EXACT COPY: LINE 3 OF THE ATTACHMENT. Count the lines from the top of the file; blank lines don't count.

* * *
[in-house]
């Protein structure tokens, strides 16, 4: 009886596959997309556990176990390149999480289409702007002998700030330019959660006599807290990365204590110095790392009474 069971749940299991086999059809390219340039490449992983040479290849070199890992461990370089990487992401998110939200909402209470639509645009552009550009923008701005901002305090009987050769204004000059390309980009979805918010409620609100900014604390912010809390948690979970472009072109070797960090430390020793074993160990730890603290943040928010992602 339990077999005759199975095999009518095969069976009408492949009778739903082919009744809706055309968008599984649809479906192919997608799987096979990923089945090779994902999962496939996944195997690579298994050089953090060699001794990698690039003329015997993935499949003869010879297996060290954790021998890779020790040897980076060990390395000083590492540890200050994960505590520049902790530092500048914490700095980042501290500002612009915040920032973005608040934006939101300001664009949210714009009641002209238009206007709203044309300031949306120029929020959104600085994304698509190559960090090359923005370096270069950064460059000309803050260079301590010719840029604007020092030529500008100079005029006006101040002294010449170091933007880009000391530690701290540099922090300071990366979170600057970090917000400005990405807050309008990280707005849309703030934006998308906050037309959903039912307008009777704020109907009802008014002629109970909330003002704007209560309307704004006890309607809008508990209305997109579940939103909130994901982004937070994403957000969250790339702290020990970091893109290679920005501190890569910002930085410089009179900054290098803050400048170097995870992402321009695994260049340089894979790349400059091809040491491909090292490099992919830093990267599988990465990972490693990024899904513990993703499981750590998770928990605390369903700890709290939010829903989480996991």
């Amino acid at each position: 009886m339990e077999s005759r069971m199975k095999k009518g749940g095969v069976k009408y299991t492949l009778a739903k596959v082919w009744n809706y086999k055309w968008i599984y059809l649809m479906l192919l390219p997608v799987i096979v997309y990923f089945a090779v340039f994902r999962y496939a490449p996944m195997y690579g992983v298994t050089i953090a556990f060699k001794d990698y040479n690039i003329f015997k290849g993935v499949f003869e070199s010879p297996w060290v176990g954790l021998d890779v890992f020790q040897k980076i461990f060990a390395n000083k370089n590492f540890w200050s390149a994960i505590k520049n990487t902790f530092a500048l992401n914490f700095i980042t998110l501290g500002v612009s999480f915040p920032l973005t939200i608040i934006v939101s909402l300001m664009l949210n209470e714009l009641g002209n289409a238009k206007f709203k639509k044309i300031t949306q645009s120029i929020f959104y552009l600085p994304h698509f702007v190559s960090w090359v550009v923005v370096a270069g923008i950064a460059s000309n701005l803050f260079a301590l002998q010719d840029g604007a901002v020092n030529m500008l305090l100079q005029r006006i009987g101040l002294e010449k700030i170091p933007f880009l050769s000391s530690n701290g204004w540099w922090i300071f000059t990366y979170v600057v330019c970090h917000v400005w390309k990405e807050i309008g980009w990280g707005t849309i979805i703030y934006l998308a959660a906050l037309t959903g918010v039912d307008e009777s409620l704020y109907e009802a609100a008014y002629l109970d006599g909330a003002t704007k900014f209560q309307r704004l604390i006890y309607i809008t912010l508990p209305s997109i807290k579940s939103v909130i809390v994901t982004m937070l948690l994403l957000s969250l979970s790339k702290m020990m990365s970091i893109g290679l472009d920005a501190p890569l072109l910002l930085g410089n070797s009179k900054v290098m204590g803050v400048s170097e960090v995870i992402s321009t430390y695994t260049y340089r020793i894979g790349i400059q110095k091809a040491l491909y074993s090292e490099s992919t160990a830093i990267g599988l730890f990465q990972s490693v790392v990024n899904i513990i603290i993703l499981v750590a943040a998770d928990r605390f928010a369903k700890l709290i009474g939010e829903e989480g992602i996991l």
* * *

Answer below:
């Amino acid at each position: 009886m339990e077999s005759r069971m199975k095999k009518g749940g095969v069976k009408y299991t492949l009778a739903k596959v082919w009744n809706y086999k055309w968008i599984y059809l649809m479906l192919l390219p997608v799987i096979v997309y990923f089945a090779v340039f994902r999962y496939a490449p996944m195997y690579g992983v298994t050089i953090a556990f060699k001794d990698y040479n690039i003329f015997k290849g993935v499949f003869e070199s010879p297996w060290v176990g954790l021998d890779v890992f020790q040897k980076i461990f060990a390395n000083k370089n590492f540890w200050s390149a994960i505590k520049n990487t902790f530092a500048l992401n914490f700095i980042t998110l501290g500002v612009s999480f915040p920032l973005t939200i608040i934006v939101s909402l300001m664009l949210n209470e714009l009641g002209n289409a238009k206007f709203k639509k044309i300031t949306q645009s120029i929020f959104y552009l600085p994304h698509f702007v190559s960090w090359v550009v923005v370096a270069g923008i950064a460059s000309n701005l803050f260079a301590l002998q010719d840029g604007a901002v020092n030529m500008l305090l100079q005029r006006i009987g101040l002294e010449k700030i170091p933007f880009l050769s000391s530690n701290g204004w540099w922090i300071f000059t990366y979170v600057v330019c970090h917000v400005w390309k990405e807050i309008g980009w990280g707005t849309i979805i703030y934006l998308a959660a906050l037309t959903g918010v039912d307008e009777s409620l704020y109907e009802a609100a008014y002629l109970d006599g909330a003002t704007k900014f209560q309307r704004l604390i006890y309607i809008t912010l508990p209305s997109i807290k579940s939103v909130i809390v994901t982004m937070l948690l994403l957000s969250l979970s790339k702290m020990m990365s970091i893109g290679l472009d920005a501190p890569l072109l910002l930085g410089n070797s009179k900054v290098m204590g803050v400048s170097e960090v995870i992402s321009t430390y695994t260049y340089r020793i894979g790349i400059q110095k091809a040491l491909y074993s090292e490099s992919t160990a830093i990267g599988l730890f990465q990972s490693v790392v990024n899904i513990i603290i993703l499981v750590a943040a998770d928990r605390f928010a369903k700890l709290i009474g939010e829903e989480g992602i996991l």